Dividend Investing 101 | Dividends Explained

Dividends and Compound Interest

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The following is a guest post by Ben Carlson.

compound dividend growthMost people assume that the stock market goes in a straight line, either up or down.  But actually there have been a long periods of time where stocks have basically gone nowhere.  This happened from the late 1930s to the early 1950s and again from 1966 to 1980.  The last 13 years is also one of those periods.

The S&P 500 topped out at a level of 1,527 in March of 2000.  After a volatile period of ups and downs the index peaked at 1,565 in October of 2007.  Now after another series of ups and downs we have hit another new high of just over 1,590.

Even though we have been through a series of gains and losses over that time frame the index level is little changed.  If you stopped paying attention to the markets altogether 13 years ago and decided to check back in today it would seem as though not much has happened.  Anyone who has lived through this volatile investment period knows that is not the case.

From the 1,527 level to the 1,590 mark of today you are looking at about 4.13% in total price appreciation or 0.31% per year.  Not a great return on your capital.  In fact, it’s pretty pitiful considering that T-Bills or a money market fund would have outperformed over that period with much less risk.

But that assumes you only book gains on price appreciation.  There is another component of your stock returns that has as much or more to do with your results.  That would be the dividend yield.  Over the same March 2000 to April 2013 time frame the S&P 500 actually returned 33.83% when you include reinvested dividends.  That equates to 2.27% per year.  Still not a great return but much better than 0.21% return you get without dividends.

Over 30 years a 2.27% turns $10,000 into almost $20,000 while 0.21% only gets you about $10,700.

This same thing played out in the 1966 to 1980 period.  On January 1966 the S&P 500 Index closed at 92.18 while in March or 1980 it was only trading at 102.09.  The price appreciation on the index over that time was only 10.75% or 0.72% annually.  With reinvested dividends you would have had a total return of 90.74% or 4.64% per year.  Once again dividends helped immensely and picked up the slack for the poor performing stock market.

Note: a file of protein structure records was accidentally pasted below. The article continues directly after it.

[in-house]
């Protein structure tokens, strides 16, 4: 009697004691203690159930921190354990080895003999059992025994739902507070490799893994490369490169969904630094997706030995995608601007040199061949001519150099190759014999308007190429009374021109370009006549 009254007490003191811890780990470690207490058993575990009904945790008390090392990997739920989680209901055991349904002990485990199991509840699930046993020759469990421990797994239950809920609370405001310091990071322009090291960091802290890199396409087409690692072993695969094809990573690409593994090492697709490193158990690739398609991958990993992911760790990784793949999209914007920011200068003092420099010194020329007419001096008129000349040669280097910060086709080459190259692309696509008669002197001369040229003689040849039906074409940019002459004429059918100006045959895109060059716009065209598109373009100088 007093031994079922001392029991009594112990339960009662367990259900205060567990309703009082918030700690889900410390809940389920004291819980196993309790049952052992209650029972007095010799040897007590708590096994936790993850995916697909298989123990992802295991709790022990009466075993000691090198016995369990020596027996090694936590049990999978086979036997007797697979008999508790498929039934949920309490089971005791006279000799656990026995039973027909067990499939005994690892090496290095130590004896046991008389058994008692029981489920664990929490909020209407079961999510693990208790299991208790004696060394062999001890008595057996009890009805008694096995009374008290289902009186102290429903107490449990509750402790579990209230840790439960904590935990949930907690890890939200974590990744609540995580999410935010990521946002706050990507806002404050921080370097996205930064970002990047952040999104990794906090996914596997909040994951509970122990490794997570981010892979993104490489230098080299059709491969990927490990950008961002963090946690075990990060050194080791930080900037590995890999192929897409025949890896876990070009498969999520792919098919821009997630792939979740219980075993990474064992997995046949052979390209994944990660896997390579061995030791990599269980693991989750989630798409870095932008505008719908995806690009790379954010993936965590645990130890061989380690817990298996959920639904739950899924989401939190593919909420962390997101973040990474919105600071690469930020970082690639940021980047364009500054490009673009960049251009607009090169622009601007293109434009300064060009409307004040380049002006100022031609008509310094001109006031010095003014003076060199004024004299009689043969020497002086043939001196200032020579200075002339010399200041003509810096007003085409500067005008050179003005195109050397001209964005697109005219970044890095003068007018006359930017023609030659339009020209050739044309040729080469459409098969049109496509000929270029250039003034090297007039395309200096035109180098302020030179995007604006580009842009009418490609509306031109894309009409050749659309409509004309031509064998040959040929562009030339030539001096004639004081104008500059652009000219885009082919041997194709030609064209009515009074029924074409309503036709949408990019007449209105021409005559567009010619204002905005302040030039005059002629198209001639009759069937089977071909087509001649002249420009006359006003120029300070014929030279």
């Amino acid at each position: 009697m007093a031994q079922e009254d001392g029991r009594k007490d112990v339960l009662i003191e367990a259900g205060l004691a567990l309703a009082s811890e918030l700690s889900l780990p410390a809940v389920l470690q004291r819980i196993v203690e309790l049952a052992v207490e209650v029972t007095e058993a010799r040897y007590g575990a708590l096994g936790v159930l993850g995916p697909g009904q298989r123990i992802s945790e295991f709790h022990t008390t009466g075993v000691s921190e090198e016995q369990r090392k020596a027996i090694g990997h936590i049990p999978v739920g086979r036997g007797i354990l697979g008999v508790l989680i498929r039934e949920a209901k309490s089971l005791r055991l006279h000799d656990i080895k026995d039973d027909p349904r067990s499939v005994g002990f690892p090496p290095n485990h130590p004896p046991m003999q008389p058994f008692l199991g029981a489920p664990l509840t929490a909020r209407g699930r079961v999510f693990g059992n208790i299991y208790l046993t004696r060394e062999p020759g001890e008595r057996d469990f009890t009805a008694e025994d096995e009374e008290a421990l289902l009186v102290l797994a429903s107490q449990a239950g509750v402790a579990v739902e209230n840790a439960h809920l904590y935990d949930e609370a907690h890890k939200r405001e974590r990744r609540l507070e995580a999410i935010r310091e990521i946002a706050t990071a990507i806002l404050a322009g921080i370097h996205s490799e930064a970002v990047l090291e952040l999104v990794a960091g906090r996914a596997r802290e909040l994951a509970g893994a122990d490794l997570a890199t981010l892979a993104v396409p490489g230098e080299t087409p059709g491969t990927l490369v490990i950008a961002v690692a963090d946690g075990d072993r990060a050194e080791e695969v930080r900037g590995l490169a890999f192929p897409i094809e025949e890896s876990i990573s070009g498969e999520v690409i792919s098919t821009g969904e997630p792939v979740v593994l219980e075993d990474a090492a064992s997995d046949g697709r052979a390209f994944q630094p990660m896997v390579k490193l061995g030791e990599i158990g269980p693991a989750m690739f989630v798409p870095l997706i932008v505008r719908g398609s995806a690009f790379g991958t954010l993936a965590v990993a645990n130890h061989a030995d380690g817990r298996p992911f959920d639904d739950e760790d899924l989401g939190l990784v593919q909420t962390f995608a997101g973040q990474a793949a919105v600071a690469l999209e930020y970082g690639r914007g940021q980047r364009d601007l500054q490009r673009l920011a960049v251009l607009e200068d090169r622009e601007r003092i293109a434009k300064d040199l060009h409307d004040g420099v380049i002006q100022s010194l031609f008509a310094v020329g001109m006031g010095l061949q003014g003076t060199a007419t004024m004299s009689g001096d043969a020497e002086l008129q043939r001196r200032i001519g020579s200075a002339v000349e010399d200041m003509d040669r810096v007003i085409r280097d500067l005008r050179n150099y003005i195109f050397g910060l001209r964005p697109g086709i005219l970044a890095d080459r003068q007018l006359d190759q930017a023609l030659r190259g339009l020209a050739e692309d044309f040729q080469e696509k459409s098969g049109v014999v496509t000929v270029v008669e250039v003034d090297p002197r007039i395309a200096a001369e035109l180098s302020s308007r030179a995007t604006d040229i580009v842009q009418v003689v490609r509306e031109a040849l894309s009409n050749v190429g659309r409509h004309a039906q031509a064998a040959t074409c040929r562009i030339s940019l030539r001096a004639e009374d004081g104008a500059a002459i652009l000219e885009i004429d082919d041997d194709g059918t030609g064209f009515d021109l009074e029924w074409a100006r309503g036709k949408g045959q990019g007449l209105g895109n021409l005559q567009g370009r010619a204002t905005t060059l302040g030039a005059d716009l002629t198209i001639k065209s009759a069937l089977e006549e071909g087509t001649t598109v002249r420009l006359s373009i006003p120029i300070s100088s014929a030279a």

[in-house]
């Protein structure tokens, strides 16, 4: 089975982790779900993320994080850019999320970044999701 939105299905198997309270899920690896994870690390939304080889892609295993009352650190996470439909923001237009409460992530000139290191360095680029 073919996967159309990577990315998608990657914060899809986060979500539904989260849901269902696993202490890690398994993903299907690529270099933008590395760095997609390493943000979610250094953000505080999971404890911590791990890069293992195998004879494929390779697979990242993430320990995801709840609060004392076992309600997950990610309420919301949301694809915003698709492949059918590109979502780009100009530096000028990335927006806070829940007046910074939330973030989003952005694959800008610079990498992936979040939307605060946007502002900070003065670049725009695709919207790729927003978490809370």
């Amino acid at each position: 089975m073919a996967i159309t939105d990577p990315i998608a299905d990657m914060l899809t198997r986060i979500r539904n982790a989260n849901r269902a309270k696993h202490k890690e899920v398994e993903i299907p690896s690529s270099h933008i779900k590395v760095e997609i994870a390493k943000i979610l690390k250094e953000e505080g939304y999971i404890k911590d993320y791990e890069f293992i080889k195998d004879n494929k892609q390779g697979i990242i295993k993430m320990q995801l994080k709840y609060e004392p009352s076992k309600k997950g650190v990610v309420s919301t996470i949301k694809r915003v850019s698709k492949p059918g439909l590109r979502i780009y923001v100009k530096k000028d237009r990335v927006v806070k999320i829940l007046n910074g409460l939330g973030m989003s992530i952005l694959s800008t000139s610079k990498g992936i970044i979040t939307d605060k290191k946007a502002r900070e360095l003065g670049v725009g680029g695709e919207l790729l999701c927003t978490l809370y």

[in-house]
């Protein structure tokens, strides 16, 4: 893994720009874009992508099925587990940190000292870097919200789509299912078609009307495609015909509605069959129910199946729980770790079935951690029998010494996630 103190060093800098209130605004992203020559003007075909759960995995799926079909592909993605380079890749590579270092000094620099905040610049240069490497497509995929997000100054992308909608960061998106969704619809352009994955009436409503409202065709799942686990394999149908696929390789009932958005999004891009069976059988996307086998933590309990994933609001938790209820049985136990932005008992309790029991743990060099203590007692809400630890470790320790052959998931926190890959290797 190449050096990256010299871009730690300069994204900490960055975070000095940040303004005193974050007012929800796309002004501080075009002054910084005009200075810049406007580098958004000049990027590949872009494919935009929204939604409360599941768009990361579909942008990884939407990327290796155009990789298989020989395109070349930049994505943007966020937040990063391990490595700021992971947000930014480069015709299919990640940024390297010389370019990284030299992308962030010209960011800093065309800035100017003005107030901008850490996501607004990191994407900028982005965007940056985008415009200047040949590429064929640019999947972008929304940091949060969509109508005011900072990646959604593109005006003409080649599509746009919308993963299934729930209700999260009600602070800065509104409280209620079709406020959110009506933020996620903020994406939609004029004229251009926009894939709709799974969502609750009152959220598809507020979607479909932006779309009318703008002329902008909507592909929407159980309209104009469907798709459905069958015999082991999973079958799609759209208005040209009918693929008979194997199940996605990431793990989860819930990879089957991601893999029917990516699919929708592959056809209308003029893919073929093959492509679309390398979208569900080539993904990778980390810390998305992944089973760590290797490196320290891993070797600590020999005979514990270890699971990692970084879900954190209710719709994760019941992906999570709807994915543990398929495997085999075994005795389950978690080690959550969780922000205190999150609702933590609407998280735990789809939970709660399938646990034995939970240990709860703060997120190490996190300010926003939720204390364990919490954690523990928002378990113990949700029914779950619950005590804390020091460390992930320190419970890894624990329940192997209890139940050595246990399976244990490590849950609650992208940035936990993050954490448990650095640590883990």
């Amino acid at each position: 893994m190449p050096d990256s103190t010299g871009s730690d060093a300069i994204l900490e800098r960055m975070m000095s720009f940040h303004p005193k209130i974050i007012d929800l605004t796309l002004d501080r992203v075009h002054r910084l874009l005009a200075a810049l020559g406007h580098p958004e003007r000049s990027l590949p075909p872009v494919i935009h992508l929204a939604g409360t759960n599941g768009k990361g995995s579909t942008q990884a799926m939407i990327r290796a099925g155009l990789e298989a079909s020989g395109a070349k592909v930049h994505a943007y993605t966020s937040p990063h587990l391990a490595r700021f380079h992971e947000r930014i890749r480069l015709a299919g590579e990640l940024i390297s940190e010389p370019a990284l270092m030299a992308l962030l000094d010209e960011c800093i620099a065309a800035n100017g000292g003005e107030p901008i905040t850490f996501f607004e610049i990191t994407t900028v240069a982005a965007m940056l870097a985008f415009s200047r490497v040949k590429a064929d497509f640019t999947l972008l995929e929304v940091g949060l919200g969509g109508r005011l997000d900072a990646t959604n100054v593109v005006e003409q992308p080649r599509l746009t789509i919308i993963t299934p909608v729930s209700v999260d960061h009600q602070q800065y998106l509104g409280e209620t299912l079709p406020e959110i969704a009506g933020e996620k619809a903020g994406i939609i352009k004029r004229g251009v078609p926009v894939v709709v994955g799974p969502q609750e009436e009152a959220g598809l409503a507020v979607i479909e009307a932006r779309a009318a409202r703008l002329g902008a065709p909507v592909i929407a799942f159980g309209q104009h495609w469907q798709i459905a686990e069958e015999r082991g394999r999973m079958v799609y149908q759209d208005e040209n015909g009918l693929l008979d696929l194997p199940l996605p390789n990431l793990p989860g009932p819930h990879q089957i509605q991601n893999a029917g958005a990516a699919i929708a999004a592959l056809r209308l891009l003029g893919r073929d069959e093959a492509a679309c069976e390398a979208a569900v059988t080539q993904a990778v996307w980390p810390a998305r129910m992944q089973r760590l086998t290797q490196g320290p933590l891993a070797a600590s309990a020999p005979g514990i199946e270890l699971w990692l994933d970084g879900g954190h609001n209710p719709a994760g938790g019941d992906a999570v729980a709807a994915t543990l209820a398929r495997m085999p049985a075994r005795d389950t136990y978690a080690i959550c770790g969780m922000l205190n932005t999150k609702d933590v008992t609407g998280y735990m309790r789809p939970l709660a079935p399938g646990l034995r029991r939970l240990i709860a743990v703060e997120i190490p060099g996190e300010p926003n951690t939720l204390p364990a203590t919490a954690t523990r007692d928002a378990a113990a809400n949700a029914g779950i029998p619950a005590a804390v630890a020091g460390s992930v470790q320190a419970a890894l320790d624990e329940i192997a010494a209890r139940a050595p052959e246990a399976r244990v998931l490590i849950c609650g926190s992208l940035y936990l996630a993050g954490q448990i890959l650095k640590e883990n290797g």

The reason for this is compound interest.  Albert Einstein described compound interest as the eighth wonder of the world.  The ability to earn interest on interest allows you to let your investment dollars work for you over time and slowly build wealth.  It doesn’t happen right away but over long time horizons you can really see extraordinary results.

In fact, according to Eagle Asset Management, $1 dollar invested in the S&P 500 Index on January 1, 1930 would have grown to $66 by March 31, 2012 based on price appreciation alone.  But with reinvested dividends over that same period your $1 would have grown to $1,695.

And in “The Future For Investors,” author Jeremy Siegel shows how much of an impact dividends have had on overall returns as well.  He showed that from 1871 to 2003, 97% of the total real return in stocks came from reinvesting dividends while only 3% came from price appreciation or capital gains.

This is yet another reason to forget about short-term moves in the markets and instead focus on saving and investing with a long-term time horizon.  It won’t be as exciting or sexy as day trading but it minimizes your mistakes and will help you sleep at night.

It takes time to build enough wealth to let compound interest and dividends grow your portfolio.  But if you are investing for the long haul you will eventually see the pay off.  You must have a long-term focus for this to work in your favor.  That way if we do run into another period where stocks are volatile and don’t make any serious headway in price appreciation over time you can still collect dividends and make a decent return on your investments.


This was a guest post by Ben Carlson from A Wealth of Common Sense.  Ben writes about personal finance, investments, investor psychology and using common sense to get ahead financially.  You can also follow him on Twitter.


4 Comments

  1. Hey Ben, great layout of compound interest rates here…thanks! By the way, I nominated you for the Liebster Award!

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